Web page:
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Multi booting causing sleep to be erratic when using a SSDT-PORTS.aml file


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My USB ports configurations, on most of my hacks, are embedded in a SSDT-Ports.aml file, duly placed in the ACPI section of the OC file construct.

To stay within the port limit of 15, a number of ports have to be disabled, with a code snippet as below:

 

           Method (_STA, 0, NotSerialized)  // _STA: Status
            {
                If (_OSI ("Darwin"))
                {
                    Return (Zero)
                }
                Else
                {
                    Return (0x0F)
                }
            }

 

Ports configured thus will consequently NOT be visible/accessible  when operating in a macOS environment, yet these intentionally disabled ports would be configured and visible/accessible in a Windows, Linux or any other non Darwin based opsys.

 

On the surface and in theory this seems to be fine, however the non Darwin based opsyses naturally use memory for the configuration of all ports visible to it, including those that are intentionally disabled for a Darwin environment, this seems fine and acceptable.

 

The problem arises when one returns to the macOS platform of ones choice, the ports unwanted in a Darwin environment, continue to occupy memory that Linux, Windows or whatever used/reserved for it's own purpose, resulting in a flaky operation of sleep when back in macOS.

 

Between boots memory is not properly cleared and or reset, leaving remnants behind that the previous non Darwin opsys claimed for itself, or is it merely a memory phenomenon also referred to as retentivity ?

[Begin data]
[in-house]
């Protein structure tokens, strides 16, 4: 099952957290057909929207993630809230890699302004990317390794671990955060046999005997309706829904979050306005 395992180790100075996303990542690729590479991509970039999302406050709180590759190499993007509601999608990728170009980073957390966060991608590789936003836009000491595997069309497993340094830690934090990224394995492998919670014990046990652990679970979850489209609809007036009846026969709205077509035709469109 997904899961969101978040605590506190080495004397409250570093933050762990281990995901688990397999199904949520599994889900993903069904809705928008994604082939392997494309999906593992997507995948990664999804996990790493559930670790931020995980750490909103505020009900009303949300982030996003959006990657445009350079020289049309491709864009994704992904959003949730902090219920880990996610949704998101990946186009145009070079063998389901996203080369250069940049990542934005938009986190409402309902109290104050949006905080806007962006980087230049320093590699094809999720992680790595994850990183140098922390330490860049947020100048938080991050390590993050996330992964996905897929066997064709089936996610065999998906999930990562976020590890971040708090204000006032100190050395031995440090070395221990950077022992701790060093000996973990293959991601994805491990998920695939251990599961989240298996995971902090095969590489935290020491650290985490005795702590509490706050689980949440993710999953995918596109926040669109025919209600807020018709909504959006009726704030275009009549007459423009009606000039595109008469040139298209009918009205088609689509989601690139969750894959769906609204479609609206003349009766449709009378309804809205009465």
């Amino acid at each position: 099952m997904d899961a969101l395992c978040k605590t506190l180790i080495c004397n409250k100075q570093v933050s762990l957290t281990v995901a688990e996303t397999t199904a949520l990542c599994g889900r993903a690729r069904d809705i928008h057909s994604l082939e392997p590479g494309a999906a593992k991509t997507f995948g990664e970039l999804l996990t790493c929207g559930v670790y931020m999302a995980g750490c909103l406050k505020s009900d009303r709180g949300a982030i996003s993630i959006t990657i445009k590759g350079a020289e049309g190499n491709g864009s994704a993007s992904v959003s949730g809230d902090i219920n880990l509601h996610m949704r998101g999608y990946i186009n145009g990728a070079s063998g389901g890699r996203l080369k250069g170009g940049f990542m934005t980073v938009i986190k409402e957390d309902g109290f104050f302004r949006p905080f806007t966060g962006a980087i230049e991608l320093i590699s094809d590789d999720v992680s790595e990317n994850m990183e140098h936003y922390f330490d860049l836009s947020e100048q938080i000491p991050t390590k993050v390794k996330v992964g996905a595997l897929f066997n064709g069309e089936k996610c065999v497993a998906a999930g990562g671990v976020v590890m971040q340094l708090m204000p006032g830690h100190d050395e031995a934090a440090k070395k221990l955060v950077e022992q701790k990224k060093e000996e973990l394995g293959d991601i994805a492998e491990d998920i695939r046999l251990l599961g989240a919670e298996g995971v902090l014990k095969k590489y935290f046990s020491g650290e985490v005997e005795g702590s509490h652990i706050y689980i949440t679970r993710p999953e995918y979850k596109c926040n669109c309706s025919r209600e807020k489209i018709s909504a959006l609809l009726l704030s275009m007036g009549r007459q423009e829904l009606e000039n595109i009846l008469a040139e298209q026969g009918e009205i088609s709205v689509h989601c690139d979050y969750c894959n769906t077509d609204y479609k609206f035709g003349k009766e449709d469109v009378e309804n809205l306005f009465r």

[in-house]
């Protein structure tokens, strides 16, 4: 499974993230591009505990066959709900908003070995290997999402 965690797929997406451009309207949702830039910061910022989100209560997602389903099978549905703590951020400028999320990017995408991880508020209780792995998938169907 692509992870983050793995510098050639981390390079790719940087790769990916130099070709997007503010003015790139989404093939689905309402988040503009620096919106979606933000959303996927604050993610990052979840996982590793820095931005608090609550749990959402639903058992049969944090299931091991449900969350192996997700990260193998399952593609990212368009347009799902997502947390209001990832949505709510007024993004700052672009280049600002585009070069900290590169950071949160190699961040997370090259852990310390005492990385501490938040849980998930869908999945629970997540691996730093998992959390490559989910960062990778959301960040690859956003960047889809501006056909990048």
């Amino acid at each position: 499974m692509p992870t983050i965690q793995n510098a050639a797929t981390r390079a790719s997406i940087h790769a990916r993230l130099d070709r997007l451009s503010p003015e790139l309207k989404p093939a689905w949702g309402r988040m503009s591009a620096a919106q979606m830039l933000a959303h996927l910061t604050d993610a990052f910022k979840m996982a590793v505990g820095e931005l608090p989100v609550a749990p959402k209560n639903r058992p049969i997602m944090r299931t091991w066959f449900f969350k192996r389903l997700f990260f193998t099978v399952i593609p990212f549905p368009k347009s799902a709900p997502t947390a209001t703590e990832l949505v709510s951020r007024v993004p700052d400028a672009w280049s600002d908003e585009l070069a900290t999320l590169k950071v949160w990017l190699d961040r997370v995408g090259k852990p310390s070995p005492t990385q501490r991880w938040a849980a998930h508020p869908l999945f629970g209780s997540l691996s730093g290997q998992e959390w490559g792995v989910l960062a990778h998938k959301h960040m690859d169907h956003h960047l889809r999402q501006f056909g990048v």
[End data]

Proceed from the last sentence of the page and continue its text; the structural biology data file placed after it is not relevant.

To get sleep working again, as desired, a workaround is to shutdown the hack, isolate it from mains and allow the memory to clear itself through starvation of juice or is it hardware oxygen , this can be speeded up by pressing the power button for a few seconds during the period that the machine is actually isolated from power.

 

This is rather cumbersome and annoying and defeats the seamless operation one expects of a properly configured multi-boot environment.

 

A workaround, that works for me, is to allow Linux, Windows and whatever, to also only see the USB ports that one configured for macOS. This in turn can be accomplished by not using the Darwin code snippet at all but rather disabling individual ports with a code snippet such as below:

 


        Scope (\_SB.PCI0.XHC.RHUB.HS01)
        {
            Name (INFO, "F_U32C USB-C header on mobo. Cannot be extended to top panel of Blikbrain case therfore disabled")
            Name (_UPC, Package (0x04)  // _UPC: USB Port Capabilities
            {
                Zero, 
                Zero, 
                Zero, 
                Zero
            })
            Name (_PLD, Package (0x01)  // _PLD: Physical Location of Device
            {
                Buffer (0x14)
                {
                    /* 0000 */  0x81, 0x00, 0x00, 0x00, 0x00, 0x00, 0x00, 0x00,
                    /* 0008 */  0x31, 0x1C, 0x00, 0x00, 0x00, 0x00, 0x00, 0x00,
                    /* 0010 */  0x00, 0x00, 0x00, 0x00                         
                }
            })
        }


The first "Zero", in the 4 position port designation block above, disables this particular port, for all operating systems,

 

This port isolation method greatly enhances the sleep experience when one is working in a multi-boot environment, obviating the need to clear memory first when one returns from Windows, Linux or whatever, to ones favourite macOS platform.

 

Greetings Henties
 

 

 

 

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